Read Less

Obama’s Strategy Deficit

In September 2012 at the Democratic National Convention, John Kerry stepped up to the microphone to mock President Obama’s Republican opponent. “Mitt Romney talks like he’s only seen Russia by watching Rocky IV,” pronounced Kerry. The joke was unintentionally funny if only because the primary foreign-policy criticism of Romney from the Obama/Biden ticket was that the GOP nominee was stuck in a Cold War “mind warp”; as Rocky IV appeared in 1985, the same could apparently be said of the Obama campaign’s pop culture references.

Nonetheless, the laugh last would come not from Kerry but at his expense, and that of his boss. Last month Kerry went hat-in-hand to Russian President Vladimir Putin to beg for mercy from Russia’s ongoing diplomatic humiliation of the Obama administration, especially on Syria. Putin kept Kerry waiting for three hours, refused to even feign interest in what Kerry had to say, and then ignored the issue afterwards. Since then he has helped Bashar al-Assad’s forces turn the tide in their favor, and today suggested Russia would be happy to station forces on the Golan Heights, since Western countries were slinking away from their peacekeeping responsibilities in unceremonious retreat.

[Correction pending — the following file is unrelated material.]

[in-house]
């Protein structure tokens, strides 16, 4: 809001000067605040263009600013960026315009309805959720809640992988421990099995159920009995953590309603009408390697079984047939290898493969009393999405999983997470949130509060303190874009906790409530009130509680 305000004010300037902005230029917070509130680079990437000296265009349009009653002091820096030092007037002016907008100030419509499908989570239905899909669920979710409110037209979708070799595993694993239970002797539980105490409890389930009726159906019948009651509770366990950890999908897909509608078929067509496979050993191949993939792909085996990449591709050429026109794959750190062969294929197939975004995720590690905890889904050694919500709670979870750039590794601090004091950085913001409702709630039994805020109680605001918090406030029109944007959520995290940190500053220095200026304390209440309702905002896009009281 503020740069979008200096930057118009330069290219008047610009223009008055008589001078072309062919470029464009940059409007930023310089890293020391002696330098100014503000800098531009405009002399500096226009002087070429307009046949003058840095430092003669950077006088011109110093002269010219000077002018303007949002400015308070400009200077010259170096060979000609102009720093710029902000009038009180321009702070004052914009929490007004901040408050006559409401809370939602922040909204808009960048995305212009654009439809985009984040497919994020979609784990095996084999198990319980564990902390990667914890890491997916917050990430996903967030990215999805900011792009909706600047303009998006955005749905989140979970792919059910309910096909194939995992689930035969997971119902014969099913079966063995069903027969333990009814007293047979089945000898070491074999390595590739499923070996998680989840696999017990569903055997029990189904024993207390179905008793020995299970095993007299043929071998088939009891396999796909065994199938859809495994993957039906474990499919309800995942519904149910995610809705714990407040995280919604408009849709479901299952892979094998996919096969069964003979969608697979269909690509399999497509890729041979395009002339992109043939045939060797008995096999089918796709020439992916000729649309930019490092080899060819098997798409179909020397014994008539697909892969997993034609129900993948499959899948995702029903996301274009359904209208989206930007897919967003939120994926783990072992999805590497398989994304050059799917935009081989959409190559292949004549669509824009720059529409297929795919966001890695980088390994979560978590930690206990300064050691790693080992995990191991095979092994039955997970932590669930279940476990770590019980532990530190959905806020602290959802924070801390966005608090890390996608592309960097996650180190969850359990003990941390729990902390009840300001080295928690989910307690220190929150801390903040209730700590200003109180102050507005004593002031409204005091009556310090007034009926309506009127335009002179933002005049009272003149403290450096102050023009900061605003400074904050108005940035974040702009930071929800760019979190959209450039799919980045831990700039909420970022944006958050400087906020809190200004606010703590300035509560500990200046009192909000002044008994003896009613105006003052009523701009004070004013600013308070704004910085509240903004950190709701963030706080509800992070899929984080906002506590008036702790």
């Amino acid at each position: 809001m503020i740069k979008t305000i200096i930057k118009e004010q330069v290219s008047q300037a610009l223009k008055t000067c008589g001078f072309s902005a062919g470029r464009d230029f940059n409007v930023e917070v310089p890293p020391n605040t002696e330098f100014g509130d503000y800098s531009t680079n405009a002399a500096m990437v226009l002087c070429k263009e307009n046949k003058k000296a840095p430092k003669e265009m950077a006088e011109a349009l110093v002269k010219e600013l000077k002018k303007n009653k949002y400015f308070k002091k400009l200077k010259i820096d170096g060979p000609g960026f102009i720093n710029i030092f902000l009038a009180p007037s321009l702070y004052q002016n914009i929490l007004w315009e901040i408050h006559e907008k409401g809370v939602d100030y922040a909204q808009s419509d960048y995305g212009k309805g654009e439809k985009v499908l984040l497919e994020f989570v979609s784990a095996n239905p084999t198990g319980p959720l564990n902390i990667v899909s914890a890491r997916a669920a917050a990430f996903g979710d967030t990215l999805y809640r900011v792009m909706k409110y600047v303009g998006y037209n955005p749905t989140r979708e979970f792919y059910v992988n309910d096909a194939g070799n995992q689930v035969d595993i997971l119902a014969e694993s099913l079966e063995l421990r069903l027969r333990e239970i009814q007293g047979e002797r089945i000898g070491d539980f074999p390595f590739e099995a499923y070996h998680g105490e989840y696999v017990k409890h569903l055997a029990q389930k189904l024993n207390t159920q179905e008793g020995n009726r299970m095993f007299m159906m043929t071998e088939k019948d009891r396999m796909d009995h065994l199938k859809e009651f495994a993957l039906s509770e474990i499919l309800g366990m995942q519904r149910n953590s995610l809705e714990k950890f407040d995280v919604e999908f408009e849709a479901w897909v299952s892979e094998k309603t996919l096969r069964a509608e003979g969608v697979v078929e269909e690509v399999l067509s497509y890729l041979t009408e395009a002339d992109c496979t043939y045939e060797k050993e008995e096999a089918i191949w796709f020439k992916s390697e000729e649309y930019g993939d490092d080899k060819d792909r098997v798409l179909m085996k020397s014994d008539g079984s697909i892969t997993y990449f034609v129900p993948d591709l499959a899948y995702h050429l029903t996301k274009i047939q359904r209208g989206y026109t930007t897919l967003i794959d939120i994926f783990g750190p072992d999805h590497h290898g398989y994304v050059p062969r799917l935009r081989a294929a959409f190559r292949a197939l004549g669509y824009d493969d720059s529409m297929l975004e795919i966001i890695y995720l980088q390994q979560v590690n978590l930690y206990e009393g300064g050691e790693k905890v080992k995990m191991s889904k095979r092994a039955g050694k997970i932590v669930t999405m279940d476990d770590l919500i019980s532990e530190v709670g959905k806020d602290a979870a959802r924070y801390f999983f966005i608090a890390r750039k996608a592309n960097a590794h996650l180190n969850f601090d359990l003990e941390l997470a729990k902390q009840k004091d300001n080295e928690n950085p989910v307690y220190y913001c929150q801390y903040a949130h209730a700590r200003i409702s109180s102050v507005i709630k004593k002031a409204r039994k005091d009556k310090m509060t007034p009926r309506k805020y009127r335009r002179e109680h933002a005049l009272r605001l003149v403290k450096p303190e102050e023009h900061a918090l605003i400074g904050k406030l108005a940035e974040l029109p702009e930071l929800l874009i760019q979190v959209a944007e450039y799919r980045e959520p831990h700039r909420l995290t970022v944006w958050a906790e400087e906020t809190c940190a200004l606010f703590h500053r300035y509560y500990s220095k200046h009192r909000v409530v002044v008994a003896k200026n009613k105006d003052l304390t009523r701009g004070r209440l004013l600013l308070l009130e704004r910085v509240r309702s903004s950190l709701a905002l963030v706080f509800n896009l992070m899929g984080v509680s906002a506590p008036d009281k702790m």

Read More

In September 2012 at the Democratic National Convention, John Kerry stepped up to the microphone to mock President Obama’s Republican opponent. “Mitt Romney talks like he’s only seen Russia by watching Rocky IV,” pronounced Kerry. The joke was unintentionally funny if only because the primary foreign-policy criticism of Romney from the Obama/Biden ticket was that the GOP nominee was stuck in a Cold War “mind warp”; as Rocky IV appeared in 1985, the same could apparently be said of the Obama campaign’s pop culture references.